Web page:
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Chad Kuhl’s season was starkly contrasted into two halves

Kuhl’s great start - including the finest outing of his career - was overshadowed by a very rough second half

Welcome to the 2022 edition of Ranking the Rockies, where we take a look back at every player to log playing time for the Rockies in 2022. The purpose of this list is to provide a snapshot of the player in context. The “Ranking” is an organizing principle that’s drawn from Baseball Reference’s WAR (rWAR). It’s not something the staff debated. We’ll begin with the player with the lowest rWAR and end up with the player with the highest.

★ ★ ★

No. 31, Chad Kuhl: -0.1 rWAR

When he signed with Colorado in March of this year, Chad Kuhl’s viability as a major league starter was a bit tenuous. His departure from his previous employer, the Pittsburgh Pirates, was largely due to his belief in his ability to be a valuable rotation arm, while Pittsburgh saw him as a reliever. The Rockies decided to bet on Kuhl as their fifth starter and see what he could contribute to their team, and at first the results were exemplary.

The right-hander was fantastic through his first five starts of the season, collecting a 1.82 ERA during that span. Kuhl utilized his sinker to generate soft contact and paired it with his slider as his strikeout pitch - these two weapons allowed Kuhl to keep opposing lineups down from April into early May.

May saw a step backwards, as a couple rough starts back-to-back saw his ERA balloon to 3.56 at the end of the month. June was better - a 3.38 ERA that month - and included the best single outing of his career. That was a masterful performance, a complete game shutout of the Los Angeles Dodgers on June 27th. The three-hit, five-strikeout outing was the first CG of his career and seemed to put a bow on a great first half. Could this be just the beginning of an under-the-radar great season?

Unfortunately, no. That final start of June preceded a stark and steep decline.

July saw Kuhl throw 20 23 innings and allow 31 hits in that span for an 8.71 ERA in that month. Comparing April to July is like looking at two completely different pitchers: An ERA of 1.90 compared to 8.71. An opponent batting average of .180 to .348. A WHIP of .85 to 2.18. Yeah, it was tough.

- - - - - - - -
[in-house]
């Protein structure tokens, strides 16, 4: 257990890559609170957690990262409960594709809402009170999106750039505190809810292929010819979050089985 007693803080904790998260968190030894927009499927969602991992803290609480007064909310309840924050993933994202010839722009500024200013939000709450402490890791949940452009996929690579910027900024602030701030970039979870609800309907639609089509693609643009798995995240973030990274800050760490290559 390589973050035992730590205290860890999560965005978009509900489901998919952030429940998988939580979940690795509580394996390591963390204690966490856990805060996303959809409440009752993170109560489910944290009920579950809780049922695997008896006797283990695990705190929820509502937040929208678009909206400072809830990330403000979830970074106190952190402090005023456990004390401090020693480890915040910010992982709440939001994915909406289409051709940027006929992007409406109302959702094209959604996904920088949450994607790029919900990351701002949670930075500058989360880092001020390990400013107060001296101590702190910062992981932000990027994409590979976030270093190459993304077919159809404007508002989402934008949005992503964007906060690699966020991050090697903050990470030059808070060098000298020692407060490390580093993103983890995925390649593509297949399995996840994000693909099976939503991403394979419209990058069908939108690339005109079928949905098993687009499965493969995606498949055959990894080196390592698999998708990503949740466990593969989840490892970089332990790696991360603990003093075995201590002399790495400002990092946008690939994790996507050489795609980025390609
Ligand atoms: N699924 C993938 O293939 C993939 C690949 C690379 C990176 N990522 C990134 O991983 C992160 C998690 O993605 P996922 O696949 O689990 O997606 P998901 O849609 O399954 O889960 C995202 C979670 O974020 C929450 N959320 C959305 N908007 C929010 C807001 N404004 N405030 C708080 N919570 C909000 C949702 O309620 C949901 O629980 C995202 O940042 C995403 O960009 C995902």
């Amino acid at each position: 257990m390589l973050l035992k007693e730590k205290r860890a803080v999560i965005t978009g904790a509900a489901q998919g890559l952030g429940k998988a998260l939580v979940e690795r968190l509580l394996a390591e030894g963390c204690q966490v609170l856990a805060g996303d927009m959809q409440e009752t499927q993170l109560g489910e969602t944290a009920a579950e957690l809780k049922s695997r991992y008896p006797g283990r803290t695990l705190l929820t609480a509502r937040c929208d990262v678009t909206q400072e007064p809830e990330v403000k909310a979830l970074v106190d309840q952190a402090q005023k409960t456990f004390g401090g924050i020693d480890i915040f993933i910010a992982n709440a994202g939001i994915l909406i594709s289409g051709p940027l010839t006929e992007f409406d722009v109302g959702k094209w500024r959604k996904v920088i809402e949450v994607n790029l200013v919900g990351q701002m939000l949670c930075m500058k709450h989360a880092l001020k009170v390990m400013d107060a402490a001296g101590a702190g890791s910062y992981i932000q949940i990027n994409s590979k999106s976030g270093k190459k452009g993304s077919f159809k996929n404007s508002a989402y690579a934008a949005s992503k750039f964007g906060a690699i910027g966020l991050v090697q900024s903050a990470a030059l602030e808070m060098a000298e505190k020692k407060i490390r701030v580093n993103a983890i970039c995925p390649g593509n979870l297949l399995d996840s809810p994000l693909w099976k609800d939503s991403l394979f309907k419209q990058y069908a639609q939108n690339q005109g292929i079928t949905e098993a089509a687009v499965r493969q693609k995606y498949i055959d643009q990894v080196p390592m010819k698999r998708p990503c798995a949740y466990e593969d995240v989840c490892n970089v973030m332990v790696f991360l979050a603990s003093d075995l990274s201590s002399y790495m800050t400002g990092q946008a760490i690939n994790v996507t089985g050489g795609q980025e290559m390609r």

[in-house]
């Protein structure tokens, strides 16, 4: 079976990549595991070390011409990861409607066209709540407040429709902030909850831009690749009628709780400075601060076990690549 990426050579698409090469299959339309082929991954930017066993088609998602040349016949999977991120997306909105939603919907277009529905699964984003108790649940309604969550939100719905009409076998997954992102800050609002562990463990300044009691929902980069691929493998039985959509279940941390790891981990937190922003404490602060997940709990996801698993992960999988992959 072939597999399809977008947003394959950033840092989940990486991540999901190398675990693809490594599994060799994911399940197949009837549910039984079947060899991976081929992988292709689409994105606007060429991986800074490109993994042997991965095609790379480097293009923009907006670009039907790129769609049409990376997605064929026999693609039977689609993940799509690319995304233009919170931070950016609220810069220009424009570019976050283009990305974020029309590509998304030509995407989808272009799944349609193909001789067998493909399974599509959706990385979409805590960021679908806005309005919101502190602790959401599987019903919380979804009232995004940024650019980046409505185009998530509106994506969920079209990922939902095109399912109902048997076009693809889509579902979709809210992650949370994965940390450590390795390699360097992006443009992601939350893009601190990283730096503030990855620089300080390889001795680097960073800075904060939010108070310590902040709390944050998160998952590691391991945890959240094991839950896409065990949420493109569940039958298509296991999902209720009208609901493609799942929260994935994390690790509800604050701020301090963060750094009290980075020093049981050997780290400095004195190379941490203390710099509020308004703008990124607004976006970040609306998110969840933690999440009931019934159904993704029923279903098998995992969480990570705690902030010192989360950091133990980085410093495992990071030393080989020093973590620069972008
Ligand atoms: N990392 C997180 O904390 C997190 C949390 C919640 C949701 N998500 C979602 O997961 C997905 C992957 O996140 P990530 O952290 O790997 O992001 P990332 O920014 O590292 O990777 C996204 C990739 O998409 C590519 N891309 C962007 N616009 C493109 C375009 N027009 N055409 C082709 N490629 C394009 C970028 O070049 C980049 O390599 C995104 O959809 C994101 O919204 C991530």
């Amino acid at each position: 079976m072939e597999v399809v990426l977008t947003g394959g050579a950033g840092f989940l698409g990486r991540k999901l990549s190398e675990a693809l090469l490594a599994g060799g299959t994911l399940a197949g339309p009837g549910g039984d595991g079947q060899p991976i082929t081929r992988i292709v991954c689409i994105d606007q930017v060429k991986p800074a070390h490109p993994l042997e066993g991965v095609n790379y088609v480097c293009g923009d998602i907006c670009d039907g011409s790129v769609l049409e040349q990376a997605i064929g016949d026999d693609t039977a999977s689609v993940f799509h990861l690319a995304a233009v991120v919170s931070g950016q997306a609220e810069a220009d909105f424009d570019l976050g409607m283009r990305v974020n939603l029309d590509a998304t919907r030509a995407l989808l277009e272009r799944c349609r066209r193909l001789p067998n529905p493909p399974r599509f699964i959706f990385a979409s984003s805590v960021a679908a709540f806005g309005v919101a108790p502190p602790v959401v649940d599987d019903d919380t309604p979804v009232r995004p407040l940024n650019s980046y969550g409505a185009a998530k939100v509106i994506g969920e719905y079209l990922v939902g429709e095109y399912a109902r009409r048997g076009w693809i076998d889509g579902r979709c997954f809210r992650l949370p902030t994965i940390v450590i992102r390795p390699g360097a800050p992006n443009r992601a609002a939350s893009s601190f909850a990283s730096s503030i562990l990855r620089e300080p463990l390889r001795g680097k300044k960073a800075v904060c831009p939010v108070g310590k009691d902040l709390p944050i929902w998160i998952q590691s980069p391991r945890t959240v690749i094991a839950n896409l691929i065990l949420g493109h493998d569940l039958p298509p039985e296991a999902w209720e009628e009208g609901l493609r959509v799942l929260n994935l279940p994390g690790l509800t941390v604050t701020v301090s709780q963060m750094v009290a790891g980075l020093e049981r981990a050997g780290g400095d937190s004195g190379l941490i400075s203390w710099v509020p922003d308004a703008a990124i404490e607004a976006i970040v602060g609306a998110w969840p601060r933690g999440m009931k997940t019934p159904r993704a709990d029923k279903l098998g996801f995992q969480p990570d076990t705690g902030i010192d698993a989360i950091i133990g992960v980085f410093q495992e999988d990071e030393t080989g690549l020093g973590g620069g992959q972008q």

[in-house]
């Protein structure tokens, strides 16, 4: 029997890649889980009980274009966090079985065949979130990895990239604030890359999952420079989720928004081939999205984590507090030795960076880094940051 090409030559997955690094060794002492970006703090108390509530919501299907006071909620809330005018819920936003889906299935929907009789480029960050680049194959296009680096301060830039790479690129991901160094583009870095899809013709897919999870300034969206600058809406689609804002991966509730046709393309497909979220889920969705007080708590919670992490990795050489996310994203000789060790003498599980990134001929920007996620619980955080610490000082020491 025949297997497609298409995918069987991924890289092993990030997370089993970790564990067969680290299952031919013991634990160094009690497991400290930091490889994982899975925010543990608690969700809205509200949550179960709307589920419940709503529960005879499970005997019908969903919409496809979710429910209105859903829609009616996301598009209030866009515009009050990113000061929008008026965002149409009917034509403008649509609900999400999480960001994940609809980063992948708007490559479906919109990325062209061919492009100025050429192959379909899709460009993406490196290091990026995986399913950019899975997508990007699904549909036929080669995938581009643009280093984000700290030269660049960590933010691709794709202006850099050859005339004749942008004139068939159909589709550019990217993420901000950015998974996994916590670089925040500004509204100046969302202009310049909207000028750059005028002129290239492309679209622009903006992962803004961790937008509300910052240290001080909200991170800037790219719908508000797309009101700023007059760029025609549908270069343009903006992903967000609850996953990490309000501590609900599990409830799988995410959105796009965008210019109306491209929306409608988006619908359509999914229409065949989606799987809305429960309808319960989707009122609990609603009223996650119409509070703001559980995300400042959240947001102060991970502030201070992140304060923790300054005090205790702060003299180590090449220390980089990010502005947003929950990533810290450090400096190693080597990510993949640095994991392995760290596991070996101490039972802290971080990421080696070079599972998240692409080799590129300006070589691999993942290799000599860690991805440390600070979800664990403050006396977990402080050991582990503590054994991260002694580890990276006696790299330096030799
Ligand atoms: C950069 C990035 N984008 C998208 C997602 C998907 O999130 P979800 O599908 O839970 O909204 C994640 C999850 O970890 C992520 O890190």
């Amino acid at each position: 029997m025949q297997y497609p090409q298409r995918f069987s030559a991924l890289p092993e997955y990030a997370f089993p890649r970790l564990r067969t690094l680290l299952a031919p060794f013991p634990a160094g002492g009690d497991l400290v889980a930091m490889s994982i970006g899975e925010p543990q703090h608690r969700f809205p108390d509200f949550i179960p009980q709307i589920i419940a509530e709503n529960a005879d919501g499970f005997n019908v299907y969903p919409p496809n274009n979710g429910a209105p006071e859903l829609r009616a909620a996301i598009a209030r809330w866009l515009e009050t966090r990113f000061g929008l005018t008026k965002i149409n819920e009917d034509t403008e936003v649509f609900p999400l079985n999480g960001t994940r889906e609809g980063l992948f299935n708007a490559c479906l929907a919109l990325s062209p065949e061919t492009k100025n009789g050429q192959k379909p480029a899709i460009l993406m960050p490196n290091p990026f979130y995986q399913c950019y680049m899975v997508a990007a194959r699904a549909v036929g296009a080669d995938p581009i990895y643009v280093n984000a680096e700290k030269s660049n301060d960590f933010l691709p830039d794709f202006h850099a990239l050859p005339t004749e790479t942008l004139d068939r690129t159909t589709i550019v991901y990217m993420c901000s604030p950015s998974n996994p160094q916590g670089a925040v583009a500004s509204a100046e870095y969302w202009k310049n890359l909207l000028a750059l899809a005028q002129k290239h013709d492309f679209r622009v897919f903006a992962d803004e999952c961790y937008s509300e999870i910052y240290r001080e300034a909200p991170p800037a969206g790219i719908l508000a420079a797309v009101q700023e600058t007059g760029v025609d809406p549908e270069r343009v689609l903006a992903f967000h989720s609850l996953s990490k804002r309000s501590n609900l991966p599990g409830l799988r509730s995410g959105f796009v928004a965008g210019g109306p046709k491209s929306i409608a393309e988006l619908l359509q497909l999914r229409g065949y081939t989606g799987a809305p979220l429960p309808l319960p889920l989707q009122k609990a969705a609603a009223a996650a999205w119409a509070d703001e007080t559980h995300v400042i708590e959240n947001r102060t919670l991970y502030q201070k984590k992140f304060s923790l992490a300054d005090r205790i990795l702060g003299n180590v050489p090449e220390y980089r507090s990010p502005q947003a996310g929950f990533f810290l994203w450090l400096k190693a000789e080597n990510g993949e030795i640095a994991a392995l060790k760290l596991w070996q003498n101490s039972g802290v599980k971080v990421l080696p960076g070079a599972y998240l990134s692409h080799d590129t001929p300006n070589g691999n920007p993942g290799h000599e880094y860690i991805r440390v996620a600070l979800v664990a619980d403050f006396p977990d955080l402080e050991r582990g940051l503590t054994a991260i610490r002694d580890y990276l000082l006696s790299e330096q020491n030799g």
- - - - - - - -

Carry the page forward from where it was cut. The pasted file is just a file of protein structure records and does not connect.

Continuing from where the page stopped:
August and September weren’t much better, and the second half of the right-hander’s season ended in disappointing fashion. What had seemed so promising a few months ago ended with Kuhl’s career-highs in ERA, WHIP, H/9, and HR/9.

Kuhl is a free agent at season’s end and is likely to seek employment outside of Colorado. Purple Row staff writers Mac, Mario, and Evan recently discussed the viability of re-signing Kuhl or José Ureña for the 2023 campaign, and it’s something to consider as the Rockies look at their starting pitching depth. With Antonio Senzatela set to start the season on the injured list, only Germán Márquez, Kyle Freeland, and Ryan Feltner seem locked into rotation roles.

That leaves two open spots for starters, and with Triple-A Albuquerque’s pitching depth somewhat in question, Kuhl may make sense to return in a fifth-spot, innings-eater role. Other candidates include Austin Gomber, Noah Davis, Karl Kauffmann, and Ureña (should they choose to re-sign him). The Rockies may also choose to test the free agent market again as names such as Noah Syndergaard, Wade Miley, Sean Manaea, and old friend Tyler Anderson will be available.

Kuhl may have some upside in a rotation-support role, but his future with the Rockies is uncertain at the moment. Keeping the momentum he had built in the first half of the season would have made a strong case for a return, but his notable second-half struggles have left fans skeptical. He could also prove to be a useful bullpen arm, though it’s unlikely the 30-year-old hurler would be too keen on a relief role.

We’ll see what happens this winter, but at time of this writing it seems Kuhl is likely to depart from Denver. While it’s a shame he was unable to keep up the phenomenal work of 2022’s early months, Kuhl was able to complete the majority of a full MLB season as a starter for the first time in his career. If nothing else, that’s pretty... neat.